London, RAH, the Proms, summer ’93 it must have been, just before I finally got to University that October. Hans Werner Henze was premiering his Requiem. I met him afterwards, then as a young artist, but bubbling over with a passion for modern music. I was an evangelist for modern music and bored my friends rigid with it. Including the poor woman I’d dragged with me. Wild about meeting my hero – somewhere in the RAH backstage – he introduced me to an elegant middle-aged woman standing next to him. ‘Mahler’s Grand Daughter’ – he said gruffly – Marina Mahler daughter of Anna, My knees gave. Like a gibbering idiot all I could say – ‘you’re not !’ Taking her hand I mumbled – ‘Flesh of his flesh.

There was a Proms picnic afterwards on Hyde Park and he asked me to join him – which indeed we did. As if it couldn’t get any better – as I was leaving, he stood up and gave me a shallow gentlemanly bow. That can never be equalled for me. The day I met my Greatest Living Hero. They say don’t meet your heroes – but he has never disappointed me. He was my Beethoven.

What do you consider the most important ideas and concepts to impart to aspiring musicians?

I think it was Jonathan Dove who in his MTA interview said ‘write the music you most want to hear’ – that we write the music we most want to hear I think is valid and true to a point. For myself I would add two favourites of my own coinage. ‘Be your own academic’ – try to organise your music in such a way that you convey your intentions and subtleties. I think most young composers are very good at that with websites recordings, concert notes etc. Which leads to – ‘Be world ready for when the world is ready for you.’ I hope I shall be. I hope I am.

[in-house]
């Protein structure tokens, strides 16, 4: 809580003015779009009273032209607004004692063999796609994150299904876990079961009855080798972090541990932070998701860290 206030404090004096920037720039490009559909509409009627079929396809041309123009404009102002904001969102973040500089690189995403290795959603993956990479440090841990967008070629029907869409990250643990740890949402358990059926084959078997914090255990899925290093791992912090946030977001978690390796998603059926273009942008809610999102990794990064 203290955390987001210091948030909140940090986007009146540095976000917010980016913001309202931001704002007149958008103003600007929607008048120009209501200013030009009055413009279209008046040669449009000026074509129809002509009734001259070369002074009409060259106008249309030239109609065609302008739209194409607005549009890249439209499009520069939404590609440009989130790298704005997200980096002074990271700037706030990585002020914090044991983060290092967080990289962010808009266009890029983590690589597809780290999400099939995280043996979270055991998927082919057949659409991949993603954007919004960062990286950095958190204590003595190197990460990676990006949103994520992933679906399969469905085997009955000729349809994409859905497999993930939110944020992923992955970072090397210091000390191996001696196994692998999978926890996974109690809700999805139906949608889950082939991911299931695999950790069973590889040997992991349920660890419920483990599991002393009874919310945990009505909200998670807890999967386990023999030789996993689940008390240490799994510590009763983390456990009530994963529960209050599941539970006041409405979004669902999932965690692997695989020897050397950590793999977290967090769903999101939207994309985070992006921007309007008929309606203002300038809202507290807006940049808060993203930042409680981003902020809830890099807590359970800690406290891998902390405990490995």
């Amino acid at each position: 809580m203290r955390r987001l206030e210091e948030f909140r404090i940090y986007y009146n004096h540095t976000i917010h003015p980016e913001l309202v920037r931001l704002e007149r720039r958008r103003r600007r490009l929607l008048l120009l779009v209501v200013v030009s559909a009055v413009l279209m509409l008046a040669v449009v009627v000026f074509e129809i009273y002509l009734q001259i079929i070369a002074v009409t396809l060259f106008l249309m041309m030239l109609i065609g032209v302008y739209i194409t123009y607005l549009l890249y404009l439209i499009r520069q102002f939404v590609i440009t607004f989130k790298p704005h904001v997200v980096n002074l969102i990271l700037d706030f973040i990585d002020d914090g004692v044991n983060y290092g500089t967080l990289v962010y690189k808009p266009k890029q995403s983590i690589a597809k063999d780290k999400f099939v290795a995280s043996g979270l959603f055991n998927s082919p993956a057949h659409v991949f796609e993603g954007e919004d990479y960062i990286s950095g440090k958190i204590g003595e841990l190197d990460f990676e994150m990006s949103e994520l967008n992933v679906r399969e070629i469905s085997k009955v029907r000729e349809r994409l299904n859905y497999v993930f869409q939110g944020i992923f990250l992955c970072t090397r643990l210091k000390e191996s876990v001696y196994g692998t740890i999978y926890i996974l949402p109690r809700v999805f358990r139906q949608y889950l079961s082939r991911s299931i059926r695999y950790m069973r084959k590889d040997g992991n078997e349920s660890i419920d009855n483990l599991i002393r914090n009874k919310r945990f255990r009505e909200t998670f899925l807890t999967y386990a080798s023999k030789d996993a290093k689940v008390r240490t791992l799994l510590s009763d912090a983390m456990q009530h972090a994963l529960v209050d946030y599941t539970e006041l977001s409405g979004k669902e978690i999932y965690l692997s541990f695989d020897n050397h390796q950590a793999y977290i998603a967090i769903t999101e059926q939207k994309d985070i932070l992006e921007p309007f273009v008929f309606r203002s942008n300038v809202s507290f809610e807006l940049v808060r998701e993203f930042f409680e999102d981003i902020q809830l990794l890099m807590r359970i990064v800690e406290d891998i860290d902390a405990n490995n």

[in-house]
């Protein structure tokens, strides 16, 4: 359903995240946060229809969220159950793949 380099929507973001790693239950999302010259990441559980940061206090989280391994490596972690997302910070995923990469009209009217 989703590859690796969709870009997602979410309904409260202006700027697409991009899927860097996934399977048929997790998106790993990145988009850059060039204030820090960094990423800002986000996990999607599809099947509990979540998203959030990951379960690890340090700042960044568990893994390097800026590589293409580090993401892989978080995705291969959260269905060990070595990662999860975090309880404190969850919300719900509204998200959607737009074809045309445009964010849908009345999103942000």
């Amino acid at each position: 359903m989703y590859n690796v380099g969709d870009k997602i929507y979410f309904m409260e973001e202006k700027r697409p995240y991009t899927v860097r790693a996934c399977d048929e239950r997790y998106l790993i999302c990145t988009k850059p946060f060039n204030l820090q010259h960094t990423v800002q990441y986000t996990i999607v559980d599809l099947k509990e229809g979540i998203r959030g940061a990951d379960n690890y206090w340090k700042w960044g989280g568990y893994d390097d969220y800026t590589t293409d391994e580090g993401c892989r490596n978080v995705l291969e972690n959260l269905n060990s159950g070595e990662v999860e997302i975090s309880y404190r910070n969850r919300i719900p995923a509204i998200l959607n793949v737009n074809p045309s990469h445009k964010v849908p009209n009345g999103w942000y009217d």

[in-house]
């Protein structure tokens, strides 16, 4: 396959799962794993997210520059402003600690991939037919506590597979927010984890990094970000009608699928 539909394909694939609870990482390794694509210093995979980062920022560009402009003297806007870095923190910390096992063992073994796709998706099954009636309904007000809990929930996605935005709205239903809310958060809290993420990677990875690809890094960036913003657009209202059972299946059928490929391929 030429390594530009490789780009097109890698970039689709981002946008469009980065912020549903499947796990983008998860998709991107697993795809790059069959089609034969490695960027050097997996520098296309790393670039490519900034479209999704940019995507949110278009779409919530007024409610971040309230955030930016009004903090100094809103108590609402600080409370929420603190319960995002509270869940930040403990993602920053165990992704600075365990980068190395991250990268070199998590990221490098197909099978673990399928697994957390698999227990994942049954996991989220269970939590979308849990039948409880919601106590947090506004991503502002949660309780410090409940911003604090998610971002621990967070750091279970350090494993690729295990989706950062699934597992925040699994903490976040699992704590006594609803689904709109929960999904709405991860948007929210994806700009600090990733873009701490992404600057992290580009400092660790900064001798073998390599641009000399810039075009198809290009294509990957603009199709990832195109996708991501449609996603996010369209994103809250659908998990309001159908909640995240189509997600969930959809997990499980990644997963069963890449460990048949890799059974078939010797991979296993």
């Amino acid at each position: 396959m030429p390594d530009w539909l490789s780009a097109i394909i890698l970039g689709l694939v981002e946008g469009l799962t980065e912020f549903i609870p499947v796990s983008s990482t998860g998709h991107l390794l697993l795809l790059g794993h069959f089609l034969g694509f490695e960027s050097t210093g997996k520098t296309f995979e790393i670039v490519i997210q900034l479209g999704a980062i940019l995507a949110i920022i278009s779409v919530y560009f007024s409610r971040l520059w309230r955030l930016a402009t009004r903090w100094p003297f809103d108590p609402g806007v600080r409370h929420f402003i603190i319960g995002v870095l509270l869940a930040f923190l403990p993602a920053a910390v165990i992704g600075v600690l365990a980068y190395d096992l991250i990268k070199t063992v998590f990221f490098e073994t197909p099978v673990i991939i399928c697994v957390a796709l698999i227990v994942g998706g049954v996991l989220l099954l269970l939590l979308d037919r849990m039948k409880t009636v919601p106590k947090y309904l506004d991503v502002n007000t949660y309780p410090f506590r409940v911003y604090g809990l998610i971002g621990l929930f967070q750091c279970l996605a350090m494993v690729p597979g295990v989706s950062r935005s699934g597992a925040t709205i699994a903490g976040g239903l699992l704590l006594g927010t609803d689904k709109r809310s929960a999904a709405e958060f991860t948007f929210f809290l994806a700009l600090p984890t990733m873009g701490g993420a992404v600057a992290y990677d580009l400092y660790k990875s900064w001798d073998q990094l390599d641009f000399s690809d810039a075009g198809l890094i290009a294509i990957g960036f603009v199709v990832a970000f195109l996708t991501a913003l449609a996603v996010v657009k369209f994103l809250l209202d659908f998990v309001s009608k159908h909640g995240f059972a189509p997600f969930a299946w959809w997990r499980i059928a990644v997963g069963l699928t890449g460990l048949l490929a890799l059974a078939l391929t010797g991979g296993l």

What is your idea of perfect happiness ?

Walking in a vast, English parkland, where I leave the world behind – on a hillside looking down to a lake, not a building in remotest sight. The early summer sun is low, its light plays on the grass and through abundant trees, lighting their leaves from above. I live right beside such a place now. Sometimes I have often felt, ‘If there’s nothing more – let this be it.’

What do you enjoy doing the most?

I enjoy so much – driving in the country with a friend. A favourite café – tea and a bit of a scone (I am diabetic – can’t have a whole one). Enjoying music, my passion in life, performing and creating it. Thinking a problem through. Observing the progress of physics – since I was a child and with great interest – but all I can do is observe. It is a very interesting time to have lived in Physics and music. What a survey of recent times. I also love reading history and seeing how it all fits together. Rome, Vienna, Christianity and Islam and though the course of that – music. I am lucky to have been a very small part of what I love the most. People often say ‘May you live in Interesting times’ – I do – I have.

What are the special pleasures of working on a commissioned piece?

Well, I’ll you tell you when someone asks me – I’m fine with this – don’t need it to make a living that way – all my works are recorded (my gold standard) – I found my own voice in music – worked with some wonderful people. What’s not to like? So lastly – I would like to thank the Frances Wilson (AKA The Cross-Eyed Pianist) for inviting me to become of those ‘Names’ in the Meet the Artist archive of interviews.

(photo courtesy of David Dhonau)